Touraine - from then until now!

This blog is an attempt to show some of the vast history of Man's prescence in the Southern Touraine.... from first footfall to the present....
especially in and around le Grand Pressigny area.... with special emphasis on life at and around le Moulin de la Forge.
There will also be occasional entries about time before man was here and when the area was at the bottom of a warm, shallow sea...

Tuesday 24 March 2015

A little piece of newsprint

It was just a torn-off piece of newspaper, buried in a hole in the fireplace beneath a couple of layers of plaster. Un bout de papier. But we would never throw something like that away. It was a little piece of the history of the house, somebody had a reason for putting it there.
So we unrolled it.

"Page two" - the two detached pieces are facing the wrong way...

.... although I didn't realise until I had begun the transcription. The transcripts below are corrected.
A word caught my eye: tsar. Then a name: Venizelos. I knew that name, Elevtherios Venizelos, prime minister of Greece at the outbreak of World War I. He is still a hero on the island of Crete and I have visited his grave in Mournies, in the foothills of the White Mountains, overlooking the north coast of the island, a place of tranquility shaded by pine trees.

The scrap of paper was rapidly scanned and tucked away in a jiffy bag. Transcription took a lot longer, but the end result was most satisfactory.

The news of the day, 4th April 1915
The more we picked out of the piece of newsprint, the more convinced we were about a wartime date. The news items were dated 2nd and 3rd April, a short advertisement for a day trip by special train to an unknown destination was dated 5th April, that was our terminus ad quem.  The news indicated the year: 1915. The date of the edition: almost certainly 4th April 1915. Easter Sunday. Possibly the 3rd or the 5th. Le Matin of 4th April 1915 carries some of the same stories, including the Havas agency report of Venizelos' proposition heavily rewritten, but the paper was not torn from Le Matin.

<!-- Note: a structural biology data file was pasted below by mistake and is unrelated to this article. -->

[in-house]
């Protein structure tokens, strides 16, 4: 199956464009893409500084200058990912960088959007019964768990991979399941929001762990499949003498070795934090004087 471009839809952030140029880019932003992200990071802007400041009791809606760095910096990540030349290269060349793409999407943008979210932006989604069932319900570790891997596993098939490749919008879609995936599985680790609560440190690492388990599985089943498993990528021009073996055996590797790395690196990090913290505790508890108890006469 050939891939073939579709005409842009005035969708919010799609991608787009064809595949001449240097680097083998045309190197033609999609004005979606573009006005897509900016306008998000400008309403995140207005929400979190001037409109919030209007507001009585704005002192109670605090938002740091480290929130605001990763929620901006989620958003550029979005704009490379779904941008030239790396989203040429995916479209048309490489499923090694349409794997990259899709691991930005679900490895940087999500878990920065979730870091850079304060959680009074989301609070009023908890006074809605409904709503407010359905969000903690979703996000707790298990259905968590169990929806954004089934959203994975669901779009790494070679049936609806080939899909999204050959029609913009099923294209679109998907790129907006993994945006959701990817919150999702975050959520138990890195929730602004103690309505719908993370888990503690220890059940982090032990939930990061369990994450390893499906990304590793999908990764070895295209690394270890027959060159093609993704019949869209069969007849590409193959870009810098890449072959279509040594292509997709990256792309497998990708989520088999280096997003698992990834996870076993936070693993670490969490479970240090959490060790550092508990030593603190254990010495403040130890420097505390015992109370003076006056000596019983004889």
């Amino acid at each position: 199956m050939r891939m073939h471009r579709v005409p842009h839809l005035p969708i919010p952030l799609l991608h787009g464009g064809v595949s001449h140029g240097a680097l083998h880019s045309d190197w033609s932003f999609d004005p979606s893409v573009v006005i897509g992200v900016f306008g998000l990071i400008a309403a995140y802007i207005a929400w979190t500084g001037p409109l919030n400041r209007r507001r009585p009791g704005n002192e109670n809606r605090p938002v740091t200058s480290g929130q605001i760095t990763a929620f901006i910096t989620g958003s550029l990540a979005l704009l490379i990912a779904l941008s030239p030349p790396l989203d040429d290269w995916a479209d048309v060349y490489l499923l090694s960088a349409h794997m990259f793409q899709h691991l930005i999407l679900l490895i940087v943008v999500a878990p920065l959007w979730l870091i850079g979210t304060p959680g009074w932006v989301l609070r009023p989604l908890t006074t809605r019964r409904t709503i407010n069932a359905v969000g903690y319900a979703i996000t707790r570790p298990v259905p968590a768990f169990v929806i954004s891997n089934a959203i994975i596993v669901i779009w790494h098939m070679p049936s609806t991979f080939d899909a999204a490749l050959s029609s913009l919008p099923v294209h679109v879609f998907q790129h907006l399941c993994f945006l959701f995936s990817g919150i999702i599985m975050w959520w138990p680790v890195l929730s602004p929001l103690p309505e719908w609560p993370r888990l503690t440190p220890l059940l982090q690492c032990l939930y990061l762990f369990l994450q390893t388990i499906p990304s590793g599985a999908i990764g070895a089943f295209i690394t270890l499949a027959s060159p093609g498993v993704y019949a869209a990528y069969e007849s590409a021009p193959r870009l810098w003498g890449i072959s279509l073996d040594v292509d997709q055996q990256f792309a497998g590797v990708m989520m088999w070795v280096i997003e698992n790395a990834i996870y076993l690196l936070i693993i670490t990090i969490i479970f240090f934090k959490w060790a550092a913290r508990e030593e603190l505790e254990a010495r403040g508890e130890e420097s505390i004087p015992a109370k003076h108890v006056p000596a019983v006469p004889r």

... and on the reverse, one of those interminable sentimental serials. Transcription can await another day.
So what was the paper? The present local paper, La Nouvelle Republique, was not published at that date. And it had to be a national newspaper. The travel agent for the special train trip, le Bourgeois, gave only a street address - where? Why, in Paris, of course, no need to spell it out, everyone knows old Bourgeois, let's save on the price of the advert!

The tantalising words Gazette de F ... at the beginning of the item about German schoolboy conscripts (écoliers allemands) gives a huge clue. There are plenty of local Gazettes in France but only the one national existed: la Gazette de France.

Is the Gazette de France on line? No it isn't.With some trepidation I ordered a photocopy from the Bibliotheque National de Paris. This great library has an on-line ordering system for copies of its paper files, and the order form fortunately gave enough space to explain what I was looking for, and why. Only one title is present in full, so I had to quote that one: Men√©es Allemandes in Italie (German Machinations in Italy). I have a feeling that it's the back page. I should get a quote for a photocopy of the full page to be sent as an e-mail attachment, at the price of however long it takes a librarian to do it. Fingers crossed.

And I've always wondered if the message for A.-G Corbes was some kind of code....

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